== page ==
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# example of a probabilistic proof

Our example is the existence of $k$-paradoxical tournaments. The proof hinges upon the following basic probabilistic inequality, for any events $A$ and $B$,

$P\left(A\cup B\right)\leq P(A)+P(B)$ |

###### Theorem 1.

For every $k$, there exists a $k$-paradoxical tournament.

###### Proof.

We will construct a tournament $T$ on $n$ vertices. We will show that for $n$ large enough, a $k$-paradoxical tournament must exist. The probability space in question is all possible directions of the arrows of $T$, where each arrow can point in either direction with probability $1/2$, independently of any other arrow.

We say that a set $K$ of $k$ vertices is *arrowed* by a vertex $v_{0}$ outside the set if every arrow between $v_{0}$ to $w_{i}\in K$ points from $v_{0}$ to $w_{i}$, for $i=1,~{}\ldots,k$. Consider a fixed set $K$ of $k$ vertices and a fixed vertex $v_{0}$ outside $K$. Thus, there are $k$ arrows from $v_{0}$ to $K$, and only one arrangement of these arrows permits $K$ to be arrowed by $v_{0}$, thus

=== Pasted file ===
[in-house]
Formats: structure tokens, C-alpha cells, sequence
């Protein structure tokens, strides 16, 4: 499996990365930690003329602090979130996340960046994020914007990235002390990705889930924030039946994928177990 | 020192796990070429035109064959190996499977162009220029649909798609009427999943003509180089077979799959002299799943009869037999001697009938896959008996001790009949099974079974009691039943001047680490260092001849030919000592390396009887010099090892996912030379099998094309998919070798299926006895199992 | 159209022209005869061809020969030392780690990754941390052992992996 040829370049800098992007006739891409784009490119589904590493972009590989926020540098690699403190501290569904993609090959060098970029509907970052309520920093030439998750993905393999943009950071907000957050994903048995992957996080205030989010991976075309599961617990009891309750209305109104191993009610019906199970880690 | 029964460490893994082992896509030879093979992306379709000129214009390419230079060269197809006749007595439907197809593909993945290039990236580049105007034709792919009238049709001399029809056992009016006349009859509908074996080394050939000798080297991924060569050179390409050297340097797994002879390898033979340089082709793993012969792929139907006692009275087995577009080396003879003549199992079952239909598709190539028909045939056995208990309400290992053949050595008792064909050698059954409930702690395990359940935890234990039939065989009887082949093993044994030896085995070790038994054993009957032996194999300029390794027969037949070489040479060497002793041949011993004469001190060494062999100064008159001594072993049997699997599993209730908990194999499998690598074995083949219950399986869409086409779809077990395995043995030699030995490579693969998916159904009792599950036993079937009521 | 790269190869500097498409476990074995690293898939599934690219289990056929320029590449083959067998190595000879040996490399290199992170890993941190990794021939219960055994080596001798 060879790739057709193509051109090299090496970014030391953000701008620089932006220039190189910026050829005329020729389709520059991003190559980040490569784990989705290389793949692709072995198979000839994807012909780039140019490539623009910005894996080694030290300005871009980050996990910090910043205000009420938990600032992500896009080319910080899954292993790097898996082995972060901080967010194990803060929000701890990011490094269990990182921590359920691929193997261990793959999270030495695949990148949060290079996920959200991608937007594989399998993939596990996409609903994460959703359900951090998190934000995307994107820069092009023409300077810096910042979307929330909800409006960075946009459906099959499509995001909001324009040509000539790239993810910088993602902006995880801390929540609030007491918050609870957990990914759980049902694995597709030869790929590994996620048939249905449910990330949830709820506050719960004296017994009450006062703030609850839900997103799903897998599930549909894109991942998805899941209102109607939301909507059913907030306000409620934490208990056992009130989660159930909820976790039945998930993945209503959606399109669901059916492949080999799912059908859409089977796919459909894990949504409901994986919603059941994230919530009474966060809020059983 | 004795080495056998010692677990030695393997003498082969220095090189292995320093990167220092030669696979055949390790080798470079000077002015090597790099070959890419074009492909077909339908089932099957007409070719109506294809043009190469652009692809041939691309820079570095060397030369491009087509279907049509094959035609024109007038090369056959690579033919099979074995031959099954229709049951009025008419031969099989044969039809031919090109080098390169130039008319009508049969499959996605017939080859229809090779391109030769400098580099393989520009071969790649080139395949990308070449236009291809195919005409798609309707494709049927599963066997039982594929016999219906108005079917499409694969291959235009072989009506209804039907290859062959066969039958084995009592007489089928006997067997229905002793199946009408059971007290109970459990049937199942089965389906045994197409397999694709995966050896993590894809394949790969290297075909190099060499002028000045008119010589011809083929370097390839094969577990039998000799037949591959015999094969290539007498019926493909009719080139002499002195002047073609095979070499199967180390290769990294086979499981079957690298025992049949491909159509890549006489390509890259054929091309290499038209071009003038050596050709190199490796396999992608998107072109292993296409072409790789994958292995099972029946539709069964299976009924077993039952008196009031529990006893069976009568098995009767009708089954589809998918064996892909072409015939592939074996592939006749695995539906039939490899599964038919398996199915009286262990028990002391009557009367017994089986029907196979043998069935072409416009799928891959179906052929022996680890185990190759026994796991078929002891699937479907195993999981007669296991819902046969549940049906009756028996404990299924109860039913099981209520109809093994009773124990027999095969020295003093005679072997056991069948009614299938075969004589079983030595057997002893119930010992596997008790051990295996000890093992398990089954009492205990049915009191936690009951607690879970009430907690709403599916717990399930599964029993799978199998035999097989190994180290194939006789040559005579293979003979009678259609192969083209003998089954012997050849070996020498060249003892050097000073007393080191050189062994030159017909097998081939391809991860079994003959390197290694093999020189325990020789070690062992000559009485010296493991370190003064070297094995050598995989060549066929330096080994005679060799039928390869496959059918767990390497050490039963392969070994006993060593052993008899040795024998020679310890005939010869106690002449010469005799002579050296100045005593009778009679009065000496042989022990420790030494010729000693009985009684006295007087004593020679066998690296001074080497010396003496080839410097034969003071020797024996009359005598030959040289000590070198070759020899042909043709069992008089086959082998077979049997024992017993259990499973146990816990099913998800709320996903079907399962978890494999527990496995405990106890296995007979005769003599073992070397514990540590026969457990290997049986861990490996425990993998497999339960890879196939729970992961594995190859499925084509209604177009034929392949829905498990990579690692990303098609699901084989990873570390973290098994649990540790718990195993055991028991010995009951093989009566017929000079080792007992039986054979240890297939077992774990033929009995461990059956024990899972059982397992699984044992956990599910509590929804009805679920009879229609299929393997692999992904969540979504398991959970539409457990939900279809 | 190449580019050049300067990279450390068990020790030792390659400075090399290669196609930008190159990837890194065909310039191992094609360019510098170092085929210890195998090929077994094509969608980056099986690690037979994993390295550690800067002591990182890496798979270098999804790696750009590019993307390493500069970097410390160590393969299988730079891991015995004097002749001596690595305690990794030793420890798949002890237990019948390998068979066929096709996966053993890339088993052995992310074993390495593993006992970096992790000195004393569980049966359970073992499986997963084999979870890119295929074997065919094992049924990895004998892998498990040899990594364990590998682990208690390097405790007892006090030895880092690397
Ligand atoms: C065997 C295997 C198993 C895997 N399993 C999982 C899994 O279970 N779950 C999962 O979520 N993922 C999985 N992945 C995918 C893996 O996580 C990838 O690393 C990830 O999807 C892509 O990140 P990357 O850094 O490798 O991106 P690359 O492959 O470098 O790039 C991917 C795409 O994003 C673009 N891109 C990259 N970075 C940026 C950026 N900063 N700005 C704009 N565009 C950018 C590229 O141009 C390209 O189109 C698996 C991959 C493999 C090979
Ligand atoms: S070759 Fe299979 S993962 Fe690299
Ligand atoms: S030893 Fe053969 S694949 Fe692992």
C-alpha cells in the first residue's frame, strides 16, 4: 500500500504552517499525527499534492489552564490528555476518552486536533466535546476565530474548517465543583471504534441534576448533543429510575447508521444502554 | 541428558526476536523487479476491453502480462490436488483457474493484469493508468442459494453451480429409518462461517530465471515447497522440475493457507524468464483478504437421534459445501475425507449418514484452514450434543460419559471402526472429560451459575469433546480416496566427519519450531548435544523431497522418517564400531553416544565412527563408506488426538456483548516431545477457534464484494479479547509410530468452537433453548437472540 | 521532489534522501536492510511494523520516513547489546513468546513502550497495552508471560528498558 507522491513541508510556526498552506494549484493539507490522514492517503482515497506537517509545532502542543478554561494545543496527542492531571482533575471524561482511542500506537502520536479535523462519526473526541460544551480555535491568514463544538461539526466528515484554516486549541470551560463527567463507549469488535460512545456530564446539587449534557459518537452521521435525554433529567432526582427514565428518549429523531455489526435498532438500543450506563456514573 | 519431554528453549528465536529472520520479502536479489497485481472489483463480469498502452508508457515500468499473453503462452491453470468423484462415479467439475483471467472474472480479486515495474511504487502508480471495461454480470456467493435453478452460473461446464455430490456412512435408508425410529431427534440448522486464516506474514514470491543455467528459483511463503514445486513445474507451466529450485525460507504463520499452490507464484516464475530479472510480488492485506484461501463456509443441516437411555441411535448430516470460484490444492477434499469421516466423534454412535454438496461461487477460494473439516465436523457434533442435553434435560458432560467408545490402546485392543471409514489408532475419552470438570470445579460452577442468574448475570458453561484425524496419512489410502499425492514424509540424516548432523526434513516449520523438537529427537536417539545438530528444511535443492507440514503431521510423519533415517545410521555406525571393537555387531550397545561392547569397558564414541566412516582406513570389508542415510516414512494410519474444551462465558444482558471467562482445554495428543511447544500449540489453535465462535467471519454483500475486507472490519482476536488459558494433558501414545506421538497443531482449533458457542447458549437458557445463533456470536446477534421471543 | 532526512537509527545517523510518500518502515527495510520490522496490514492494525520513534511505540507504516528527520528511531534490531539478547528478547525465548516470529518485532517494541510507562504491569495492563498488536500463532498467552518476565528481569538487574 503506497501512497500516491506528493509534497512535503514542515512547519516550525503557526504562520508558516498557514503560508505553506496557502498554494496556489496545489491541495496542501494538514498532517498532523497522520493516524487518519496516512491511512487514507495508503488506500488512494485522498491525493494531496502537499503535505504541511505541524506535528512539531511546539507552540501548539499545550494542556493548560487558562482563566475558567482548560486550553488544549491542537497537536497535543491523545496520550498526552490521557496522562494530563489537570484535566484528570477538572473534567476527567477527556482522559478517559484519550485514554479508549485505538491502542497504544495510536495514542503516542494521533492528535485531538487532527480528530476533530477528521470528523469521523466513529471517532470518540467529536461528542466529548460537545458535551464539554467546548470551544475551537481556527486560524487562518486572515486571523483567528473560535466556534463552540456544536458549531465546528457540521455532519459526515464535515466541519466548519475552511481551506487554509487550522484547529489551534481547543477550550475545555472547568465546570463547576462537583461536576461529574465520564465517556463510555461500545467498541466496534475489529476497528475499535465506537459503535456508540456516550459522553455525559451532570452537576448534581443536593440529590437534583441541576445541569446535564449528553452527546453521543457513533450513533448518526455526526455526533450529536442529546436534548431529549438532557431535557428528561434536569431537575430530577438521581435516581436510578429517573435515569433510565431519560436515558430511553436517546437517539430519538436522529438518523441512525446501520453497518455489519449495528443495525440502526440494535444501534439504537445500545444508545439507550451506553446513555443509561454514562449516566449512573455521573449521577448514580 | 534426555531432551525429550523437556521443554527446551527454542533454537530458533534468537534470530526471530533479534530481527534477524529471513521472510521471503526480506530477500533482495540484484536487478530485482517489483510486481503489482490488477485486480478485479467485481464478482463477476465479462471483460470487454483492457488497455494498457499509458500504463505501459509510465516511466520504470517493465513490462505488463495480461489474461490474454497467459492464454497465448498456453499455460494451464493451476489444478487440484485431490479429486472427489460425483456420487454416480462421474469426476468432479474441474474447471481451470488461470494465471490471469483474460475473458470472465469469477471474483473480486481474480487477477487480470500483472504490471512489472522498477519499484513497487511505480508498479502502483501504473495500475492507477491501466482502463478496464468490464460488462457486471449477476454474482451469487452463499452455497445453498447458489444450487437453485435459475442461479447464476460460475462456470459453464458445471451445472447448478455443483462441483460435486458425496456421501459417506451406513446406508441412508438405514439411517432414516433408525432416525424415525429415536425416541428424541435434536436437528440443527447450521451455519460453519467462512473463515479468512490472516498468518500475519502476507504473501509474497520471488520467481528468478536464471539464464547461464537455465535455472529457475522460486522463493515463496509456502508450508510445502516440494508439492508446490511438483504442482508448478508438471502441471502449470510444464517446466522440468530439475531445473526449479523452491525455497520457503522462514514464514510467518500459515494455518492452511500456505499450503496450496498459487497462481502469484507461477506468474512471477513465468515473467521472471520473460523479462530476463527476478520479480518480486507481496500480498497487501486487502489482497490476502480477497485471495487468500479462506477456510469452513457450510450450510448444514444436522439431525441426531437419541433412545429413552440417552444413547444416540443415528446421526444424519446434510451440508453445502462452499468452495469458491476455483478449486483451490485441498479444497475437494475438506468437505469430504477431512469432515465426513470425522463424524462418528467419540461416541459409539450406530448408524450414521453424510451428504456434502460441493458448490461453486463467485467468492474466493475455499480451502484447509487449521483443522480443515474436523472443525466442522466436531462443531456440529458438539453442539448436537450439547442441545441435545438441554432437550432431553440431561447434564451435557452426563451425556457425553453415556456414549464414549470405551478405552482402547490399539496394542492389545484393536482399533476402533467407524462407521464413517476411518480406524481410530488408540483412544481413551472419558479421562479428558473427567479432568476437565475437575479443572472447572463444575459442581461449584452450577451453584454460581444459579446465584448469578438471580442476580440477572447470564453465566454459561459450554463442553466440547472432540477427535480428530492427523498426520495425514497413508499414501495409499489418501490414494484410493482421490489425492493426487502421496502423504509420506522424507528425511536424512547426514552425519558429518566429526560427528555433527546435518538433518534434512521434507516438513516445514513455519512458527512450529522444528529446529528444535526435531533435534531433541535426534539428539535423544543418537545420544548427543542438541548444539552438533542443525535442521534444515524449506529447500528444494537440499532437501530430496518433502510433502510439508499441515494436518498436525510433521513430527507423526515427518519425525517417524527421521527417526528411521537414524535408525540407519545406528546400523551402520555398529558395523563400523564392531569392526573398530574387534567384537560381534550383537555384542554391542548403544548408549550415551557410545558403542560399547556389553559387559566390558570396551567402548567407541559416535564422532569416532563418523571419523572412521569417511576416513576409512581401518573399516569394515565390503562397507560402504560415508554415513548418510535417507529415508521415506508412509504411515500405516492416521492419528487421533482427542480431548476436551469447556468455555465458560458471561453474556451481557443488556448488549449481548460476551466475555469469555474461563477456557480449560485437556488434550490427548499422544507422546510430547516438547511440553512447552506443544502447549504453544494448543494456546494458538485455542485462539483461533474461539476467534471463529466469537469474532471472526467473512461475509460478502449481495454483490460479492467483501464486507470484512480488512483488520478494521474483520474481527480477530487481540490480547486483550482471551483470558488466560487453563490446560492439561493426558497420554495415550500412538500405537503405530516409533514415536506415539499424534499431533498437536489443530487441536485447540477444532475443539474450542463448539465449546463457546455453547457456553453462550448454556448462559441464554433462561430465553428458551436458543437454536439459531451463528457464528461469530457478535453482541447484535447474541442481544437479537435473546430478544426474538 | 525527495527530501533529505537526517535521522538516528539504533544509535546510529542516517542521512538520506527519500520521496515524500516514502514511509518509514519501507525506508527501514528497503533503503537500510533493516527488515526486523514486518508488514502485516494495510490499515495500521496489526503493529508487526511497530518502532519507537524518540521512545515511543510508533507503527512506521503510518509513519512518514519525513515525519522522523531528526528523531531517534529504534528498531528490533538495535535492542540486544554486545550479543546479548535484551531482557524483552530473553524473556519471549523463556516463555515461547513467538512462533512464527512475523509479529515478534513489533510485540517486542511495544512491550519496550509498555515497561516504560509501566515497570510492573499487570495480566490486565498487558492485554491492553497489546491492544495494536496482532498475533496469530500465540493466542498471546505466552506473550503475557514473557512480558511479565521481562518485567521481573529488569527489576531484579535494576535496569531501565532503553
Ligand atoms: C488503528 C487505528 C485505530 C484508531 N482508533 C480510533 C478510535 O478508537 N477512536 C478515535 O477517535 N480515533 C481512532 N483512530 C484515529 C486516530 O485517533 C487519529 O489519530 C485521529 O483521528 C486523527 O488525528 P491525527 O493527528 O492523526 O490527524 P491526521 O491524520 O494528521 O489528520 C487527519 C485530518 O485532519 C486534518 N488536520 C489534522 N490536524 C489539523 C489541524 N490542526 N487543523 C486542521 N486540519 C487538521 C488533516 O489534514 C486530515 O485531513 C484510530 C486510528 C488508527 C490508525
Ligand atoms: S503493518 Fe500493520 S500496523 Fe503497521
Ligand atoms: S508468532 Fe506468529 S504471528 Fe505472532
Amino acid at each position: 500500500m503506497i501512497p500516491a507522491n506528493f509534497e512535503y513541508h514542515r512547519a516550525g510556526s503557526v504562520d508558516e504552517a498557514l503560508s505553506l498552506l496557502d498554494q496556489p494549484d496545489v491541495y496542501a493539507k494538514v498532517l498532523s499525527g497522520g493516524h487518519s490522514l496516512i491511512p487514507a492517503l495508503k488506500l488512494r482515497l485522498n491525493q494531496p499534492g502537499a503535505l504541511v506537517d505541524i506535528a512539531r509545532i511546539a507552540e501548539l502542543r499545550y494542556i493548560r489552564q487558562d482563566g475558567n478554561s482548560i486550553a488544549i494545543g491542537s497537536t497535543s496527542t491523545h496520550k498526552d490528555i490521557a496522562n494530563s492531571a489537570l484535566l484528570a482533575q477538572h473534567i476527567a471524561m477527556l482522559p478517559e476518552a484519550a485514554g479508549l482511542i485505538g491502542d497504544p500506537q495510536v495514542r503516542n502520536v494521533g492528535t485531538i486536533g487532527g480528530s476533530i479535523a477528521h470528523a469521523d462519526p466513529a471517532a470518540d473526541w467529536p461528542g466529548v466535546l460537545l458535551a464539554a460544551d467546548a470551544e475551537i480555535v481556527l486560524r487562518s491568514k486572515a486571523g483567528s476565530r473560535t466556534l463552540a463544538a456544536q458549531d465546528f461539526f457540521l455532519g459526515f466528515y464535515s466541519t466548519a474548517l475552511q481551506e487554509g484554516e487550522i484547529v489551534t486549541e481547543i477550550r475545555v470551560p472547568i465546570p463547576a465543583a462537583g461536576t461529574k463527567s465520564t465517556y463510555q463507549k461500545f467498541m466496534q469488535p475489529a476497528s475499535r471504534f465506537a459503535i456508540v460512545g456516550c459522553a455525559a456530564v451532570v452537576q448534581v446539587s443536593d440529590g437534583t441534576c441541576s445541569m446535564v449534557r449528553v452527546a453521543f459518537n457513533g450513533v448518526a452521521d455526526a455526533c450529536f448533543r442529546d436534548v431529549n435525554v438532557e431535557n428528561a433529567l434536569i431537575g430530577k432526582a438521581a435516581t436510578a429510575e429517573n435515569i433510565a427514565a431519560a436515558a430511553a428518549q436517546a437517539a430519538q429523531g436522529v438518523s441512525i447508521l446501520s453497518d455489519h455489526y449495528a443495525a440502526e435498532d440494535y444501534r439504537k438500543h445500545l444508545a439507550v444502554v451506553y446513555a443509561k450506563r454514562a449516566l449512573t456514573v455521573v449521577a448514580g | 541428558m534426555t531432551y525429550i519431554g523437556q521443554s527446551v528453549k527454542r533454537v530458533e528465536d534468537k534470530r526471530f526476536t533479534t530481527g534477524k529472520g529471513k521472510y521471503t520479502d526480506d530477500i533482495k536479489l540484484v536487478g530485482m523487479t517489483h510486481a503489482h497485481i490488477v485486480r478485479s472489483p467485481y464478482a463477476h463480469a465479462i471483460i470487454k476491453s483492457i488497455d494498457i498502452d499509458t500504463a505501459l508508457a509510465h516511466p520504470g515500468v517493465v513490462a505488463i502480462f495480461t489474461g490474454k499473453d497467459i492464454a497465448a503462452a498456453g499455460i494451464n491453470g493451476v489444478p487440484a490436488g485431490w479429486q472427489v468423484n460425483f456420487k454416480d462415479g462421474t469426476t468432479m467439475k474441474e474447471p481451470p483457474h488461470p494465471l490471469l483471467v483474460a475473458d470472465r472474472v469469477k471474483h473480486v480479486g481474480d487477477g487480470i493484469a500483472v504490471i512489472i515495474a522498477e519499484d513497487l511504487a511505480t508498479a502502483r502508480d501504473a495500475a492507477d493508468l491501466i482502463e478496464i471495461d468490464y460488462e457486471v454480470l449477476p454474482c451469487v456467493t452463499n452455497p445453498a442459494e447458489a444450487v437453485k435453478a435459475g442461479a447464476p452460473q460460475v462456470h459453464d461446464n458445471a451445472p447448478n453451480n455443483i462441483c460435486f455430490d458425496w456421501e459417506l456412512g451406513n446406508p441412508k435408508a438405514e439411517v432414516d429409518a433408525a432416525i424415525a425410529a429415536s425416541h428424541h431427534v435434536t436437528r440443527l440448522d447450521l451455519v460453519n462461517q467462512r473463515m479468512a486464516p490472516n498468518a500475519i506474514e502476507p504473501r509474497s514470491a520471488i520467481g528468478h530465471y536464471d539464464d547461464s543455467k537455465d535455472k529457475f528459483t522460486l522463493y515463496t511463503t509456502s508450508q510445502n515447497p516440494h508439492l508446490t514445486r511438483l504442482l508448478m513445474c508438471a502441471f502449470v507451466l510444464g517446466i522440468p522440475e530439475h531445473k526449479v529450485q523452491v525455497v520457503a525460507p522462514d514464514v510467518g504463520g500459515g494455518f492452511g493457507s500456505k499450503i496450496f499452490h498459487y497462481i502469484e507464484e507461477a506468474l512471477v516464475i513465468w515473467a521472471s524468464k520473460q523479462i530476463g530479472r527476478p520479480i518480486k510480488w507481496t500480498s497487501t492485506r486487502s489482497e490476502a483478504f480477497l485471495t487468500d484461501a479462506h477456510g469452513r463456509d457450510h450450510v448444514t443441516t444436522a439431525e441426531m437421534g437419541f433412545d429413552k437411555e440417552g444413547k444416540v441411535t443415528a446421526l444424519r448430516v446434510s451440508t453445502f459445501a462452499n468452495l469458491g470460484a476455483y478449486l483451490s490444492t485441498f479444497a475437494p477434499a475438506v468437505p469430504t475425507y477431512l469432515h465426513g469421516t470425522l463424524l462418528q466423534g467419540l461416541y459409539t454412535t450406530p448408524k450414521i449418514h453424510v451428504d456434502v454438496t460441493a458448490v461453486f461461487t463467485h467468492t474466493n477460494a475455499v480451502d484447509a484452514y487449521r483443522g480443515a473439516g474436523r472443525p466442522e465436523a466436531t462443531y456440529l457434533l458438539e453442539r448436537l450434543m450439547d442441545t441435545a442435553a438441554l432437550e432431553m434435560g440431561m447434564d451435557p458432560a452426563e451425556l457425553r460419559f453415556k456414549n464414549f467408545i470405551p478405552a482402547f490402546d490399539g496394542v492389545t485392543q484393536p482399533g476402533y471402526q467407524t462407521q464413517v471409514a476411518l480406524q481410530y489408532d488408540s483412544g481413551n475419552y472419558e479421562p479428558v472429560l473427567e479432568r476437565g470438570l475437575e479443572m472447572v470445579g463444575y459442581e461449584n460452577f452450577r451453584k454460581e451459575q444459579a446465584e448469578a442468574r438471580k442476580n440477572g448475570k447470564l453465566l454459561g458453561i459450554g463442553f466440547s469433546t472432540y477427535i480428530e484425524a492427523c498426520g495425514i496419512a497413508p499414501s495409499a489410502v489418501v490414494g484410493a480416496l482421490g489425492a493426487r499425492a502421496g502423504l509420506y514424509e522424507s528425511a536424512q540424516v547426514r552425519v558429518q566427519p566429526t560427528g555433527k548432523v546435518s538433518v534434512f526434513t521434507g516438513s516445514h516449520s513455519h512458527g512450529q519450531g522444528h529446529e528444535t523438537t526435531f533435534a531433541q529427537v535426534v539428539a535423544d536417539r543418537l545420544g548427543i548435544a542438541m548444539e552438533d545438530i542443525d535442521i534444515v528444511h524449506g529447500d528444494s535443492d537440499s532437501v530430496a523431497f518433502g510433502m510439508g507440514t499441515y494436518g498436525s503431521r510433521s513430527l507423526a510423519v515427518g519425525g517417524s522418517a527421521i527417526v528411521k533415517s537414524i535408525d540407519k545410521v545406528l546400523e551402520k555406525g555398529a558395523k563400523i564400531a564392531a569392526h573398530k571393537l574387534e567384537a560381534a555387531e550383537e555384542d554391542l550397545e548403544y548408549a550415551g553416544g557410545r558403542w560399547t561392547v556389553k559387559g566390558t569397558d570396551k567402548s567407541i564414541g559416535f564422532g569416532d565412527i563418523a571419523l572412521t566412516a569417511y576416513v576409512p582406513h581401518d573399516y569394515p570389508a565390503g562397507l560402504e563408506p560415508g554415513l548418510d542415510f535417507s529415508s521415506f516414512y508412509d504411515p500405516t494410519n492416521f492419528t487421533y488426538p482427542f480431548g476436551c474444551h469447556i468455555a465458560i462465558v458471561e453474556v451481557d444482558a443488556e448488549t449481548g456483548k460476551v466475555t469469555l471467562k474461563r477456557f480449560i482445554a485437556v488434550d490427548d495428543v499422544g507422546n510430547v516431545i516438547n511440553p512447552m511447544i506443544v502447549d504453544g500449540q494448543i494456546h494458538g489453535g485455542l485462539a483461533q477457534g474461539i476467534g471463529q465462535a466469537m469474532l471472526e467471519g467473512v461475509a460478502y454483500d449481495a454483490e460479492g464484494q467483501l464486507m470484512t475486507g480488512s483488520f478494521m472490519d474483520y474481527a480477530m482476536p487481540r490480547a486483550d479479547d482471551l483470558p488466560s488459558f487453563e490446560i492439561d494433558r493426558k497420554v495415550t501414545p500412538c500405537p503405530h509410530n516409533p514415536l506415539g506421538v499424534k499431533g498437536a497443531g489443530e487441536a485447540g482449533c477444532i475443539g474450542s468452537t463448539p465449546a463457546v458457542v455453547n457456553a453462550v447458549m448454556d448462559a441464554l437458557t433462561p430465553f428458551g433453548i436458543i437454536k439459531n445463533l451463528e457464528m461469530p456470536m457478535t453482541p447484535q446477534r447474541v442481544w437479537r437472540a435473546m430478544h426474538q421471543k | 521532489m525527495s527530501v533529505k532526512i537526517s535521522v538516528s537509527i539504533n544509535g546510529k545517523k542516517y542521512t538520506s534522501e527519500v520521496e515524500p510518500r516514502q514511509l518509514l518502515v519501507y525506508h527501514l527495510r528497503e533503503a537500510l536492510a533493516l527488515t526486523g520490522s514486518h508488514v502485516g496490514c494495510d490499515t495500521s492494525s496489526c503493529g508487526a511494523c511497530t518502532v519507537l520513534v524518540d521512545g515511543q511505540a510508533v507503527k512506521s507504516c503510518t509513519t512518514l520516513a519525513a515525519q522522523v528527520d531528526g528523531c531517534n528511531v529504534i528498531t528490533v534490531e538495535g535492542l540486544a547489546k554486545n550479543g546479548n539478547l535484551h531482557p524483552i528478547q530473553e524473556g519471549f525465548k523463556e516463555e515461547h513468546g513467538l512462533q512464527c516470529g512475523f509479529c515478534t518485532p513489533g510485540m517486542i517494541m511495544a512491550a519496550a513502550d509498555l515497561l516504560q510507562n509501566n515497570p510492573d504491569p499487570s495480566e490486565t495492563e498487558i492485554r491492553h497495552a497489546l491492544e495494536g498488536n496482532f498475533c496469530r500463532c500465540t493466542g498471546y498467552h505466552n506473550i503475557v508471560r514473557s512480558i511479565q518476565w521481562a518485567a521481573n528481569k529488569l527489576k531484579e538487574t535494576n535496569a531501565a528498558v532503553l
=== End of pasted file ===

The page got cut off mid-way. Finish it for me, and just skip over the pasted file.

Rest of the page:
$P(K~{}\mbox{ is arrowed by }~{}v_{0})=\frac{1}{2^{k}}.$ |

The complementary event, is therefore,

$P(K~{}\mbox{ is \emph{not} arrowed by }~{}v_{0})=1-\frac{1}{2^{k}}.$ |

By independence, and because there are $n-k$ vertices outside of $K$,

$P(K~{}\mbox{ is not arrowed by \emph{any} vertex})=\left(1-\frac{1}{2^{k}}% \right)^{{n-k}}.$ | (1) |

Lastly, since there are $\binom{n}{k}$ sets of cardinality $k$ in $T$, we employ the inequality mentioned above to obtain that for the union of all events of the form in equation (1)

$P(\text{Some set of $k$ vertices is not arrowed by any vertex})\leq\binom{n}{k% }\left(1-\frac{1}{2^{k}}\right)^{{n-k}}.$ |

If the probability of this last event is less than $1$ for some $n$, then there must exist a $k$-paradoxical tournament of $n$ vertices. Indeed there is such an $n$, since

$\displaystyle\binom{n}{k}\left(1-\frac{1}{2^{k}}\right)^{{n-k}}$ | $\displaystyle=$ | $\displaystyle\frac{1}{k!}n(n-1)\cdots(n-k+1)\left(1-\frac{1}{2^{k}}\right)^{{n% -k}}$ | ||

$\displaystyle<$ | $\displaystyle\frac{1}{k!}n^{k}\left(1-\frac{1}{2^{k}}\right)^{{n-k}}$ |

## Mathematics Subject Classification

05C80*no label found*

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